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Wind: Capacity of 18 megawatts CONTINUED FROM D1


An adult pale grass blue butterfly collected near the crippled Fukushima Dai-ichi nuclear power plant is shown with dented eyes and stunted wings at a university laboratory.

Study: Nuclear leaks sparked gene mutations THE ASSOCIATED PRESS

TOKYO — Radiation that leaked from the Fukushima nuclear plant following last year’s tsunami caused mutations in some butterflies — including dented eyes and stunted wings — though humans seem relatively unaffected, researchers say. The mutations are the first evidence that the radiation has caused genetic changes in living organisms. They are likely to add to concerns about potential health risks among humans, though there is no evidence of it yet. Scientists say more study is needed to link human health with the Fukushima disaster. The catastrophic meltdowns in three reactors of the Fukushima Dai-ichi power plant after it was damaged by the 9.0-magnitude earthquake and tsunami March 11, 2011, prompted a public backlash against nuclear power and forced the government to reassess resource-scarce Japan’s entire energy strategy. (The Fukushima plant has been stabilized but more than 100,000 people still can’t go home due to radiation fears, while work to decommission the plant will take about 40 years. (It was the world’s worst atomic accident since Chernobyl. (In May, the last of Japan’s 50 working reactors were turned off as safety checks were carried out, but two are now back online and generating power.) But the most visible example of the radiation’s effect was claimed by a group of Japanese researchers who found radical physical changes in successive generations of a type of butterfly that they said were caused by radiation exposure. They also said the threat to humans — a much larger and longer-lived species — remains unclear. “Our findings suggest that the contaminants are causing ecological damage — I do not know its implication to humans,” Joji Otaki of the University of the Ryukyus in Okinawa, a member of the research team, told The Associated Press in an email. A separate study, released last week, found very low levels of radioactivity in people who were living near the Fukushima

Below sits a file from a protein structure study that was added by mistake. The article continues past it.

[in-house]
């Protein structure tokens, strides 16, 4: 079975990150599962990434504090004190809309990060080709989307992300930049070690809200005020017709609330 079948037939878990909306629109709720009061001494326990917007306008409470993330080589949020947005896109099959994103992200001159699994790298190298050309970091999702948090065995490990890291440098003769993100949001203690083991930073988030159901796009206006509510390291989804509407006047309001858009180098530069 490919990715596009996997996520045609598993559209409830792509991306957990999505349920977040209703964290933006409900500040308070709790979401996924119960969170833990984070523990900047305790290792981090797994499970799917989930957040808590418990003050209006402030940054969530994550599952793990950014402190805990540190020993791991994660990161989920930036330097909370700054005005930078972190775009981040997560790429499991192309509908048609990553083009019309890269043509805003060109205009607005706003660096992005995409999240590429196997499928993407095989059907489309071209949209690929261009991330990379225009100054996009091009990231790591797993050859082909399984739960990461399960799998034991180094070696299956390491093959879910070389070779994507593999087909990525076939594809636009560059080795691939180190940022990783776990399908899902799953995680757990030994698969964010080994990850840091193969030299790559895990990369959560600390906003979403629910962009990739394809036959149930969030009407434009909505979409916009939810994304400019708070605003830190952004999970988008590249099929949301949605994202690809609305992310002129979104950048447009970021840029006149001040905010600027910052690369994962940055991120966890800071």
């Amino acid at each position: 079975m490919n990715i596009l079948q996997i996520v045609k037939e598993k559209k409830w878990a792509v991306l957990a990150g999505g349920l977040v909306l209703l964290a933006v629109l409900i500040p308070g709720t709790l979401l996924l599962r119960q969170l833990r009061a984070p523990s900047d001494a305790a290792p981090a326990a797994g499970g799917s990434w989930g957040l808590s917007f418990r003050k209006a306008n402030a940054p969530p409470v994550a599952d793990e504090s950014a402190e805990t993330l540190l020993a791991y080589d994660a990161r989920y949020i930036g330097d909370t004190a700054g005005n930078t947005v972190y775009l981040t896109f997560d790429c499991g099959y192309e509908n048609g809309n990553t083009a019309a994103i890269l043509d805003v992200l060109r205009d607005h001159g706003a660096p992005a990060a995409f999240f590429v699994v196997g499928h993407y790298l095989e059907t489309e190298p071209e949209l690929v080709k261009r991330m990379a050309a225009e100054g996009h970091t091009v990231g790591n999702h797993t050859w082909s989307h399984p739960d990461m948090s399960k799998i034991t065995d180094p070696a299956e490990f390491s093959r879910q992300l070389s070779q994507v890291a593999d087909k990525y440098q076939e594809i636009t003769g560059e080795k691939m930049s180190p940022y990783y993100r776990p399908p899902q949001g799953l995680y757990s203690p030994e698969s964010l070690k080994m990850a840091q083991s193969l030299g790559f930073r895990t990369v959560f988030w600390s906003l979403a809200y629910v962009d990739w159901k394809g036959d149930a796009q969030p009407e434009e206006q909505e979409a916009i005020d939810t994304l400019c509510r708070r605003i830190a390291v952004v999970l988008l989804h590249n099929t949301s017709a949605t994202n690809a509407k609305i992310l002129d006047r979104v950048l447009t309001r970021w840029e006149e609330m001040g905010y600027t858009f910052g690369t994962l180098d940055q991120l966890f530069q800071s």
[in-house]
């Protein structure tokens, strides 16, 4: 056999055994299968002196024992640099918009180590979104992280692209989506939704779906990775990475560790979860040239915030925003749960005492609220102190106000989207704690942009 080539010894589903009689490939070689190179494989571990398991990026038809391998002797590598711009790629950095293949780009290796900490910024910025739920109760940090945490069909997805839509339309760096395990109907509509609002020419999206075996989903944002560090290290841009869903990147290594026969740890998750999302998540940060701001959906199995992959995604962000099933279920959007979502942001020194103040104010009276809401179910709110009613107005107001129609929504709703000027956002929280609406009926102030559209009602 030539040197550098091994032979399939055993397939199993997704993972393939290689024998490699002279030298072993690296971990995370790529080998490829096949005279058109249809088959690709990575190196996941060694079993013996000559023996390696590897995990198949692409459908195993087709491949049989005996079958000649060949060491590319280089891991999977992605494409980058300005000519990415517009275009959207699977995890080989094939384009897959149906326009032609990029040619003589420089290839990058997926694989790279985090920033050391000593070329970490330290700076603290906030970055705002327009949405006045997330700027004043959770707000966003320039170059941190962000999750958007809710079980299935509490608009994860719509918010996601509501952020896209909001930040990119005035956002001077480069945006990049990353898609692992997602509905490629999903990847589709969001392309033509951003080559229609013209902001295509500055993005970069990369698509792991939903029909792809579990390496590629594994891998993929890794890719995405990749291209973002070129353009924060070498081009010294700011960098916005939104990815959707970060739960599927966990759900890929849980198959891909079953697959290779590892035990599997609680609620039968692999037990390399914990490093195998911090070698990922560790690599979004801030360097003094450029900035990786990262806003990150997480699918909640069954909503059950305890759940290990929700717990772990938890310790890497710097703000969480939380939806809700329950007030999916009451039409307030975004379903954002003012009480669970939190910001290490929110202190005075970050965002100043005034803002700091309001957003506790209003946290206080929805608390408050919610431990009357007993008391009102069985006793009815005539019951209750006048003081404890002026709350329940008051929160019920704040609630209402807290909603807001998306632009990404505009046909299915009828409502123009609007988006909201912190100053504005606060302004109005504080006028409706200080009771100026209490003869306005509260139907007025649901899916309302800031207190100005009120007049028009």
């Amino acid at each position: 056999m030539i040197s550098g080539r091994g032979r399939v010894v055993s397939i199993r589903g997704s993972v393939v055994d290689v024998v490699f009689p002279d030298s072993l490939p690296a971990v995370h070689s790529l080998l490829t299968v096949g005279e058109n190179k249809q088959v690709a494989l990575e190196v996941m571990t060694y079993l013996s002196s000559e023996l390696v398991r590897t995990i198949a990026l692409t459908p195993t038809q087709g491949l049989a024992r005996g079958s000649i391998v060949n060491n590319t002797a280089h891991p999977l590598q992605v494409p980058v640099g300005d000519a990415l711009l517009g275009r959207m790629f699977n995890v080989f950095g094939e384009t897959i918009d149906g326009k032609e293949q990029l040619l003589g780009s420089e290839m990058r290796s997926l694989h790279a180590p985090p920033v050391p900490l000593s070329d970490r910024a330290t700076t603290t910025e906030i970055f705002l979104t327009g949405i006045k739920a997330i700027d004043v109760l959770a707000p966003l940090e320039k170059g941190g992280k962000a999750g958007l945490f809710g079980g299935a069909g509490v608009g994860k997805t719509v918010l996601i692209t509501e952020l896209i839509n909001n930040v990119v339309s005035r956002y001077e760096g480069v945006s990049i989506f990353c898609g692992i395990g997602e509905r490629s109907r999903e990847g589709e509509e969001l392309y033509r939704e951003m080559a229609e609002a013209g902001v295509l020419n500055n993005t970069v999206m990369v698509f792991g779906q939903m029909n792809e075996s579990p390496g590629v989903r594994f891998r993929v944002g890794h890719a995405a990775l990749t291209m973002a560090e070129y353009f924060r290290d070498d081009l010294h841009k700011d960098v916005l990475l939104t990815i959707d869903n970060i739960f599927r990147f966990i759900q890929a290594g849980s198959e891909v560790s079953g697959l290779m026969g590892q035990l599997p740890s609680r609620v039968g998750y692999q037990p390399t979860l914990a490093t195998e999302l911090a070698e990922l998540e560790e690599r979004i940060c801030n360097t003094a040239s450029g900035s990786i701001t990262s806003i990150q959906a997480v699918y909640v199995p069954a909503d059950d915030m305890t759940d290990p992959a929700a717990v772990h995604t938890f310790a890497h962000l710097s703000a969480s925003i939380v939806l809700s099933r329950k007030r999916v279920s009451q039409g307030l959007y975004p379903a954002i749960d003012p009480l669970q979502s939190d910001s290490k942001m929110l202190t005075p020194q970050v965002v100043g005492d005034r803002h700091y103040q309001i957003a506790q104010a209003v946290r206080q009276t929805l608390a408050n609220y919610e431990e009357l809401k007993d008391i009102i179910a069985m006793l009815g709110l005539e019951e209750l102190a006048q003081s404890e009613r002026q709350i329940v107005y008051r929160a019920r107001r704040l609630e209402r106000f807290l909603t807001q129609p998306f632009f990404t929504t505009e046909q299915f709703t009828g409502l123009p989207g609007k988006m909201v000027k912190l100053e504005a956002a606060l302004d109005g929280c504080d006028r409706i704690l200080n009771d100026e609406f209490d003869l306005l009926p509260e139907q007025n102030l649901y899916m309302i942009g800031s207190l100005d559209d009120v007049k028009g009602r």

plant when it suffered the meltdowns.

Cesium levels The paper, published in the Journal of the American Medical Association, measured cesium levels in 8,066 adults and 1,432 children and found average doses of less than 1 millisievert, which are considered safe. It was the first such study measuring internal exposures to cesium in a large number of people from the disaster. The research shows contamination decreased over time, particularly among children, in part because more precautions were taken with their food, water and outdoor activity. “No case of acute health problems has been reported so far; however, assessments of the long-term effect of radiation requires ongoing monitoring of exposure and the health conditions of the affected communities,” the report said.